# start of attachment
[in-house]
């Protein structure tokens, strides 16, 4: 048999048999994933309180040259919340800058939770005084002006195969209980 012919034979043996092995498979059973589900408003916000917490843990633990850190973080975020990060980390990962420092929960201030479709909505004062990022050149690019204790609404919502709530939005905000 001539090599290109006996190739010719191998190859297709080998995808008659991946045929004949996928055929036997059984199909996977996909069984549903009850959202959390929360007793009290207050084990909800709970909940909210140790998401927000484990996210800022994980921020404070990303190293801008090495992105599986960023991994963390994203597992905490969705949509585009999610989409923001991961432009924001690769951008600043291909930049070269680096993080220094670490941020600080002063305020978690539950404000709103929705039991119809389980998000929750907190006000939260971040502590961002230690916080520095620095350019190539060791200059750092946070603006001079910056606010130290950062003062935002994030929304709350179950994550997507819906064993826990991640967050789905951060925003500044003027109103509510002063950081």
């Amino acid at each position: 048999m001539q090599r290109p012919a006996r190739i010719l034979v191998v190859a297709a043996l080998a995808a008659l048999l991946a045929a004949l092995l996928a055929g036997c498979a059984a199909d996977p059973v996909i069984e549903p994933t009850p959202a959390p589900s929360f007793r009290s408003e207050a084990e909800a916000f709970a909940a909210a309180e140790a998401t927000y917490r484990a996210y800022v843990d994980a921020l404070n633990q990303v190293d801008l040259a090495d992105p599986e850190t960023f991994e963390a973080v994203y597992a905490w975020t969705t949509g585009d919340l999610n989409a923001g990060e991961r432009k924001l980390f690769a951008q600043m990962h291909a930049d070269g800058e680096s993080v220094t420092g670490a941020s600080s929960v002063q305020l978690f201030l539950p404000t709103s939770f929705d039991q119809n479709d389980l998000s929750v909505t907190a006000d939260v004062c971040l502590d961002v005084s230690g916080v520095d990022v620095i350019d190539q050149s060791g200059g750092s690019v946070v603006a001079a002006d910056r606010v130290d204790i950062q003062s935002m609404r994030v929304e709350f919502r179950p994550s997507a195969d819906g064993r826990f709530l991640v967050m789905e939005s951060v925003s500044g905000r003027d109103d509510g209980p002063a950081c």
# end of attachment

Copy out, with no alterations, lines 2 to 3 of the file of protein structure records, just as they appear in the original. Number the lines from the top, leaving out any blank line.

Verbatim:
């Protein structure tokens, strides 16, 4: 048999048999994933309180040259919340800058939770005084002006195969209980 012919034979043996092995498979059973589900408003916000917490843990633990850190973080975020990060980390990962420092929960201030479709909505004062990022050149690019204790609404919502709530939005905000 001539090599290109006996190739010719191998190859297709080998995808008659991946045929004949996928055929036997059984199909996977996909069984549903009850959202959390929360007793009290207050084990909800709970909940909210140790998401927000484990996210800022994980921020404070990303190293801008090495992105599986960023991994963390994203597992905490969705949509585009999610989409923001991961432009924001690769951008600043291909930049070269680096993080220094670490941020600080002063305020978690539950404000709103929705039991119809389980998000929750907190006000939260971040502590961002230690916080520095620095350019190539060791200059750092946070603006001079910056606010130290950062003062935002994030929304709350179950994550997507819906064993826990991640967050789905951060925003500044003027109103509510002063950081």
């Amino acid at each position: 048999m001539q090599r290109p012919a006996r190739i010719l034979v191998v190859a297709a043996l080998a995808a008659l048999l991946a045929a004949l092995l996928a055929g036997c498979a059984a199909d996977p059973v996909i069984e549903p994933t009850p959202a959390p589900s929360f007793r009290s408003e207050a084990e909800a916000f709970a909940a909210a309180e140790a998401t927000y917490r484990a996210y800022v843990d994980a921020l404070n633990q990303v190293d801008l040259a090495d992105p599986e850190t960023f991994e963390a973080v994203y597992a905490w975020t969705t949509g585009d919340l999610n989409a923001g990060e991961r432009k924001l980390f690769a951008q600043m990962h291909a930049d070269g800058e680096s993080v220094t420092g670490a941020s600080s929960v002063q305020l978690f201030l539950p404000t709103s939770f929705d039991q119809n479709d389980l998000s929750v909505t907190a006000d939260v004062c971040l502590d961002v005084s230690g916080v520095d990022v620095i350019d190539q050149s060791g200059g750092s690019v946070v603006a001079a002006d910056r606010v130290d204790i950062q003062s935002m609404r994030v929304e709350f919502r179950p994550s997507a195969d819906g064993r826990f709530l991640v967050m789905e939005s951060v925003s500044g905000r003027d109103d509510g209980p002063a950081c």